The provisions of paragraph 1 of Schedule 3 to the Act have applied since 1964 without difficulties of the kind which the amendment moved by the noble Lord is apparently designed to avert. But, even if Ministers were disposed to make a scheme extending breeders' rights to cover the production of plants for the sale of processed foods, medicines and so forth, there are fully adequate safeguards in Section 1 of the Act, which requires Ministers to consult representatives of interests concerned and then to proceed by way of statutory instrument subject to annulment by resolution in either House of Parliament.

The noble Lord, Lord Beaumont of Whitley, referred to the Channel Islands, and there may be some misunderstanding regarding the application of the Bill to the Channel Islands. Clause 5(2) does no more than enable the Bill's provisions to be extended to the Channel Islands by Order in Council, in the same way as the provisions of the Act may be so extended. So far, the Channel Islands have declined such extension. In any case, the problem of imported cut blooms and so forth is not confined to the Channel Islands; other countries in Eastern Europe and Africa are involved in the trade. The official record of the UPOV Council meeting—that awful abbreviation stands for the International Union for the Protection of New Varieties of Plants—to which reference was made, shows that the United Kingdom representative referred to: cut flowers from the Channel Islands, for instance, or from more distant regions". I hope that the noble Lord, Lord Beaumont of Whitley, will realise that his amendment and the worries with which it concerns itself are already covered by the Bill.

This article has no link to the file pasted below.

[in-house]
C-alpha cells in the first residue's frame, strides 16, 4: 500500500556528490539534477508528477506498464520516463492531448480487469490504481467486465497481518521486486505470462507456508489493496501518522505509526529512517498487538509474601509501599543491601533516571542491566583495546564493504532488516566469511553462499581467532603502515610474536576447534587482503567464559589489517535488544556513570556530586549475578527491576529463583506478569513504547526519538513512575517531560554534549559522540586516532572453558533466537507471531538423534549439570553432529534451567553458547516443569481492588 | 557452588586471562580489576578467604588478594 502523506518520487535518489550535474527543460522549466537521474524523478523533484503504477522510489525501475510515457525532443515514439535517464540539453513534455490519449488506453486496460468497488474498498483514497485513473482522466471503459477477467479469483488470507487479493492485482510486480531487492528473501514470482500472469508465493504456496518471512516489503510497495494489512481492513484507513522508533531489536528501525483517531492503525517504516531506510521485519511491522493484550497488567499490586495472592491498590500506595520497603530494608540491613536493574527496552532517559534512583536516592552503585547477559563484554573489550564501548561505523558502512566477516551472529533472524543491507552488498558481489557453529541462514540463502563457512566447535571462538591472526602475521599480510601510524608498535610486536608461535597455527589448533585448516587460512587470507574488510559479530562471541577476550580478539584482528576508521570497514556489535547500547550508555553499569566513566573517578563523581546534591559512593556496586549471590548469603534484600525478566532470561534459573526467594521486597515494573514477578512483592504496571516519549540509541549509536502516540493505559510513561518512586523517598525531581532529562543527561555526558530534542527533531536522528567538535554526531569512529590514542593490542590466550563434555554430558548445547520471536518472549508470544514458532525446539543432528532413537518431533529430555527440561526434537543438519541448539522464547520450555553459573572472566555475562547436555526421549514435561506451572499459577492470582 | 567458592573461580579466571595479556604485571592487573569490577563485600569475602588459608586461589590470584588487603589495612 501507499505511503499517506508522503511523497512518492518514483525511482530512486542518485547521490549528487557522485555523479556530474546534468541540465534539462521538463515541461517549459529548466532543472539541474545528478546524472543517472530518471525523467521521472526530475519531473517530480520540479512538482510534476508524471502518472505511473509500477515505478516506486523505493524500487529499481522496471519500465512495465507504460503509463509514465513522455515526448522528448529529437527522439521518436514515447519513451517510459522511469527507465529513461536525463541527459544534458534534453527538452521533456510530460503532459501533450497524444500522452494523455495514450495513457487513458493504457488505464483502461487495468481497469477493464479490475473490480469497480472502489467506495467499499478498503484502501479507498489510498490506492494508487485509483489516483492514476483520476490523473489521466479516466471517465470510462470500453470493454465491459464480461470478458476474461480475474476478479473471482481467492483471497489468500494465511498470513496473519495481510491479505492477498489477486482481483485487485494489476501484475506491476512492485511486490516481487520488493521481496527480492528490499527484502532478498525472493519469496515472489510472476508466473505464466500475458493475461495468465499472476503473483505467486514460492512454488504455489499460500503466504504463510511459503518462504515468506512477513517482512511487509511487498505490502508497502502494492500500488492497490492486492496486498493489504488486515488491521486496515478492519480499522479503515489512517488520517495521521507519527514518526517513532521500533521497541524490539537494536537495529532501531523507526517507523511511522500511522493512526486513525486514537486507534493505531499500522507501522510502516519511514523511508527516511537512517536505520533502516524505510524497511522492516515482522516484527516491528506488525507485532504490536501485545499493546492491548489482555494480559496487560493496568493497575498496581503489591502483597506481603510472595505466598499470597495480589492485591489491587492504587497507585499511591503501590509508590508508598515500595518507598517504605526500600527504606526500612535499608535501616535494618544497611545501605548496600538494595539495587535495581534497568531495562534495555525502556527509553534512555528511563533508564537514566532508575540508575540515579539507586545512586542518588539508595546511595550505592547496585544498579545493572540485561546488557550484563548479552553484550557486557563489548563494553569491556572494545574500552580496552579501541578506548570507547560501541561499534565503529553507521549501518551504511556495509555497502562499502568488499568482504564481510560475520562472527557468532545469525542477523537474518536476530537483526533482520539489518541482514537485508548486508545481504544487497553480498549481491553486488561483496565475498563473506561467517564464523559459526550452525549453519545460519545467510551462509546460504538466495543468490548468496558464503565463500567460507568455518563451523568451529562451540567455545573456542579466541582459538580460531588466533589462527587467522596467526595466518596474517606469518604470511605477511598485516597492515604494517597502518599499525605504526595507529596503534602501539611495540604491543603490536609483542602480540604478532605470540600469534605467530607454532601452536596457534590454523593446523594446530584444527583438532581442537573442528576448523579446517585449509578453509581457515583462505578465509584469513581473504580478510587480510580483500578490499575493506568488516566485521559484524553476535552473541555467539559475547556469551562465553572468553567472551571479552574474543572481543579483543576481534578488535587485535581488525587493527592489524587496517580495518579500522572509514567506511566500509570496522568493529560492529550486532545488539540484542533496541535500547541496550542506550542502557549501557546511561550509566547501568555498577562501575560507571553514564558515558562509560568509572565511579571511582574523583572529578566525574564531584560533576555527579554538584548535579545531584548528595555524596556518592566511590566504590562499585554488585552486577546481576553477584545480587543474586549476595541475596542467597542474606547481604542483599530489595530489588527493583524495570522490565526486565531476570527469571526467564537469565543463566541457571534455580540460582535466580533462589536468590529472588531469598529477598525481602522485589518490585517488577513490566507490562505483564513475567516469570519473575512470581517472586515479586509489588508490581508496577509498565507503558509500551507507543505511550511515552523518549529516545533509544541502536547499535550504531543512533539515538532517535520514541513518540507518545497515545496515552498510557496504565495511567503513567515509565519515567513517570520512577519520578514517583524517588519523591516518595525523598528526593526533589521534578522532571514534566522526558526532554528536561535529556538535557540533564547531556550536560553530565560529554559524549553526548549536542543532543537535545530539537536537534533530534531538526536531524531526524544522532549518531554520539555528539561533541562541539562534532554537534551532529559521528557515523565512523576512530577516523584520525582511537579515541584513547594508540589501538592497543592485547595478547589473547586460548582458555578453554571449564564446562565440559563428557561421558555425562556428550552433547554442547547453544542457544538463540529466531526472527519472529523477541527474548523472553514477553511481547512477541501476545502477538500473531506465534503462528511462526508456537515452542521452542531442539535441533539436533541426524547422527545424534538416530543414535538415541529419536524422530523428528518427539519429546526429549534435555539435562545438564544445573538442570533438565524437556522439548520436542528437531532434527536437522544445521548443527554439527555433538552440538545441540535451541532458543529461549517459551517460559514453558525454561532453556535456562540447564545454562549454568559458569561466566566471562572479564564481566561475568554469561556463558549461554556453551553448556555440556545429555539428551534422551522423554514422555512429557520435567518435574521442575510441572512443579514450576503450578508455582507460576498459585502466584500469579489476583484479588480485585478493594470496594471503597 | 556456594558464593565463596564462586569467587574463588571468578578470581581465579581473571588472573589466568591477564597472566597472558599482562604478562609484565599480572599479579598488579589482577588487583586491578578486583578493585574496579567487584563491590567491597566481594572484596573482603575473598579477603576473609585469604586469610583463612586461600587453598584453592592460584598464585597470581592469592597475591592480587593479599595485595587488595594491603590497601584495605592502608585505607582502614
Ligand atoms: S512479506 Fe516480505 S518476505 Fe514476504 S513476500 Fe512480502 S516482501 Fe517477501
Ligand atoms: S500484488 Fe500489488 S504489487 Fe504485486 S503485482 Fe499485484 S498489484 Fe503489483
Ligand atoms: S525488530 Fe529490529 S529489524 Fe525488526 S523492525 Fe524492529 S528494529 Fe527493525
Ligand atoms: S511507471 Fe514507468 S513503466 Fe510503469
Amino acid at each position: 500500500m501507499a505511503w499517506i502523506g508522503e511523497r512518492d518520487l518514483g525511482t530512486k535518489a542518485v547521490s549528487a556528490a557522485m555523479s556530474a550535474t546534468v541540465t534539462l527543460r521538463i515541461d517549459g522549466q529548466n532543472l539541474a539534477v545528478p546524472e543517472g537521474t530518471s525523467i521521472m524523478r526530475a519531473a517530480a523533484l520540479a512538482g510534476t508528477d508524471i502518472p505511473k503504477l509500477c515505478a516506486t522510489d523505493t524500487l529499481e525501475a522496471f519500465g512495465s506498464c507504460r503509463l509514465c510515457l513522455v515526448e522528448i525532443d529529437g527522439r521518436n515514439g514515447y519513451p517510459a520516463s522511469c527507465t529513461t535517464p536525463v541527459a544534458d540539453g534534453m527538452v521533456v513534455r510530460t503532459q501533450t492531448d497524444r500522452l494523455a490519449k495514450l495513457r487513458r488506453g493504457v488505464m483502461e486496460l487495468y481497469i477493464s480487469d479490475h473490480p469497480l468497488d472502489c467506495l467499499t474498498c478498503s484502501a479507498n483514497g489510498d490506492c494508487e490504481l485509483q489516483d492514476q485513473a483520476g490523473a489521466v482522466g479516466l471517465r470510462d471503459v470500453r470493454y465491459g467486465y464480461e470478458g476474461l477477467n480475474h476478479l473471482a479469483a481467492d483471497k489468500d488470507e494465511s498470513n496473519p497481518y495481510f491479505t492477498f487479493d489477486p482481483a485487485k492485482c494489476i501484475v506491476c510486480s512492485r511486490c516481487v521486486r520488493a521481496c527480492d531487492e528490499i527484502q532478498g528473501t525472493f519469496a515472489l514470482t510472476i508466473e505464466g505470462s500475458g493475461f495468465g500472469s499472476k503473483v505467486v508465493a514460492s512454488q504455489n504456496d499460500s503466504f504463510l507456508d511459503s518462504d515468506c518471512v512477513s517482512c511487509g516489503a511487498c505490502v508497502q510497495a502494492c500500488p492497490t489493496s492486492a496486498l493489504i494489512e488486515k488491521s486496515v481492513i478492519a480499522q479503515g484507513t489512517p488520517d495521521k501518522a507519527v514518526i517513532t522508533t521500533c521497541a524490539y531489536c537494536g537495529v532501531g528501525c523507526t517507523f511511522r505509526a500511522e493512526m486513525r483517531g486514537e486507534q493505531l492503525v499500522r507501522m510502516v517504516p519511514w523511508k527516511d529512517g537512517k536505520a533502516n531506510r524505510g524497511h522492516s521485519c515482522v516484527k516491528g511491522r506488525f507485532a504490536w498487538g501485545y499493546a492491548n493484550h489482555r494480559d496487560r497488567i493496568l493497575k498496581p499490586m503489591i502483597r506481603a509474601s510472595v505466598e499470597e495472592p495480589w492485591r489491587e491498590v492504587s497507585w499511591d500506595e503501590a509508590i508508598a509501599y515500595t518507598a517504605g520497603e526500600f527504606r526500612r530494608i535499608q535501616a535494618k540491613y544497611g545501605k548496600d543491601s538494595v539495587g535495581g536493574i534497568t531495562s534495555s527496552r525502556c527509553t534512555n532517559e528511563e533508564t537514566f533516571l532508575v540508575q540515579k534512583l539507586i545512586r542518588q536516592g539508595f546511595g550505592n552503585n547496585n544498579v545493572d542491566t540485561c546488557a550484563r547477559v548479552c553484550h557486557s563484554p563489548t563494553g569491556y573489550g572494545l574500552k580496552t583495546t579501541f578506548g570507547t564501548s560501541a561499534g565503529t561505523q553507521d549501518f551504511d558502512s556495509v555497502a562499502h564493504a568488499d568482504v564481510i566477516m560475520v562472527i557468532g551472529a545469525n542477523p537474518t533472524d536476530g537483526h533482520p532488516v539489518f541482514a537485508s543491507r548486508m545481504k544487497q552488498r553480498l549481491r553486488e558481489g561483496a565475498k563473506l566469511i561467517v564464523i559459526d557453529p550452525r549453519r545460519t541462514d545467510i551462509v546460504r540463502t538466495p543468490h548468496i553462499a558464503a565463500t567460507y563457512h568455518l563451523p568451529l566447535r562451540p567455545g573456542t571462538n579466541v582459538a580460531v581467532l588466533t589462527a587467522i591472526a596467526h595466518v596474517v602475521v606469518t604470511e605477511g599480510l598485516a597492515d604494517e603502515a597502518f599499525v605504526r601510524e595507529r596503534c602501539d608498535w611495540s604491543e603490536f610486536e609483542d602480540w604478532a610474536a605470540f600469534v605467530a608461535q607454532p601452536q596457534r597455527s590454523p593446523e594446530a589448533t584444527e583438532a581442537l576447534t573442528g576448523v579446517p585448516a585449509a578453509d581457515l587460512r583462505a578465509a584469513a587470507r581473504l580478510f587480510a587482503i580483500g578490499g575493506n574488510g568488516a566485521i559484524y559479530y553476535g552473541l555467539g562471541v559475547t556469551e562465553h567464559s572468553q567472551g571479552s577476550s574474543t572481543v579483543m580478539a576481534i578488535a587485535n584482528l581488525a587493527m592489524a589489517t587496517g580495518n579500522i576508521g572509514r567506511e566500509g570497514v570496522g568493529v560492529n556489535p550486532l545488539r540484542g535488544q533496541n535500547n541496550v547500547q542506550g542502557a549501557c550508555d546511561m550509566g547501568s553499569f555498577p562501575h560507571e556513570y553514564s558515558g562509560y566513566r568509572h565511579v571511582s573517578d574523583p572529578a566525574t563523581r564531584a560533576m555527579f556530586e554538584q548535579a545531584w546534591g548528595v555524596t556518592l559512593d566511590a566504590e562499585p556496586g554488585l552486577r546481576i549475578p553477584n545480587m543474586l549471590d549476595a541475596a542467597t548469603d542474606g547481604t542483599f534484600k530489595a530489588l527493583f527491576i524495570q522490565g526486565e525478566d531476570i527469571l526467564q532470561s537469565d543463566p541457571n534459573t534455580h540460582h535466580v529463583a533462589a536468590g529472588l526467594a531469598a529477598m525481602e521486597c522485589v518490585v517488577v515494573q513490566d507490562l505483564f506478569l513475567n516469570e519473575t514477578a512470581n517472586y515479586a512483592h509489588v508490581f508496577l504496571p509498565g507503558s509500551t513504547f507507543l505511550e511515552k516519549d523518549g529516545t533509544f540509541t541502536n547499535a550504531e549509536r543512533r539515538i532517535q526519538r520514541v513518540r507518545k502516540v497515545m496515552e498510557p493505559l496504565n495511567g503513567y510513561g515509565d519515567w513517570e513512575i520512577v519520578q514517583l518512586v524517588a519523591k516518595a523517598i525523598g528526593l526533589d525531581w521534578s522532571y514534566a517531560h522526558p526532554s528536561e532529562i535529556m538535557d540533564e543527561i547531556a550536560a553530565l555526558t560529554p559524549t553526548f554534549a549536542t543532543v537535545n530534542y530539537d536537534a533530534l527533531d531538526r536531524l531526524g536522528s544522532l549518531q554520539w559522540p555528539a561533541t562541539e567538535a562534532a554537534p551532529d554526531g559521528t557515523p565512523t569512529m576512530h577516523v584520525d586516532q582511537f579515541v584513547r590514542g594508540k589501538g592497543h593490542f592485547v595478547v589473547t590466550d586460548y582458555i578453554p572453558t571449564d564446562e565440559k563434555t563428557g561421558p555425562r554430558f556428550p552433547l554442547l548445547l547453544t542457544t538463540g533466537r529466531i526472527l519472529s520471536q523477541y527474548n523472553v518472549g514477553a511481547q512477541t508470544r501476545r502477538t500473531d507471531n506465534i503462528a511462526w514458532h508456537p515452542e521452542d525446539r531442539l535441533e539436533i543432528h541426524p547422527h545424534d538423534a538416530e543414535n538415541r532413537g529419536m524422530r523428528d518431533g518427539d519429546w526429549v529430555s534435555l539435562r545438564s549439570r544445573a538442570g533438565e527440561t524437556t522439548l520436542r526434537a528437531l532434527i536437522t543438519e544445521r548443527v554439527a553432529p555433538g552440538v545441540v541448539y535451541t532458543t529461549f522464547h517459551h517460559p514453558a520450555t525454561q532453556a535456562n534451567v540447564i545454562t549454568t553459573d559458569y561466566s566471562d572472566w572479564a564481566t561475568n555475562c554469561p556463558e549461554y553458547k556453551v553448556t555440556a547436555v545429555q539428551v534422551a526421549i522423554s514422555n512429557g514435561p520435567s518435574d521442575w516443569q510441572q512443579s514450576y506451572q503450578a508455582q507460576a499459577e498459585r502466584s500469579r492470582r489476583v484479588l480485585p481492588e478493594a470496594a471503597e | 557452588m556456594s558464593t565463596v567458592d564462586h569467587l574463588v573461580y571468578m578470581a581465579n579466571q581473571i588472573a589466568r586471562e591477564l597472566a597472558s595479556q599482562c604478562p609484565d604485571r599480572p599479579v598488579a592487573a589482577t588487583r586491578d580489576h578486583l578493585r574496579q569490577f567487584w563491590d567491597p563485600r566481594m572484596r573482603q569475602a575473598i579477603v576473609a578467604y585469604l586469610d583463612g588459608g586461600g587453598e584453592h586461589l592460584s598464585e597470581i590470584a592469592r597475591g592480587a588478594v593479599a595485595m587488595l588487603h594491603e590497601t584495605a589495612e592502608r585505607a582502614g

Lord Beaumont of Whitley

My Lords, I am grateful to the noble Earl for his explanation. I will go away and study it, and no doubt those who will have to deal with this Bill in another place will be doing the same. I was not entirely satisfied with the reassurance that the interests concerned will be consulted on this matter because I was making the point that the interests concerned are very often of such a nature that the Minister will be most unlikely to consult them. I suspect that the Minister will not be consulting any of the developing nations in whose land a number of these plants have their origin. The particular point about the development of the end product is a complex one, and whereas I believe we do need to look at it again—and by "we" I mean Parliament as a whole—I do not propose taking it any further at this time. I beg leave to withdraw the amendment.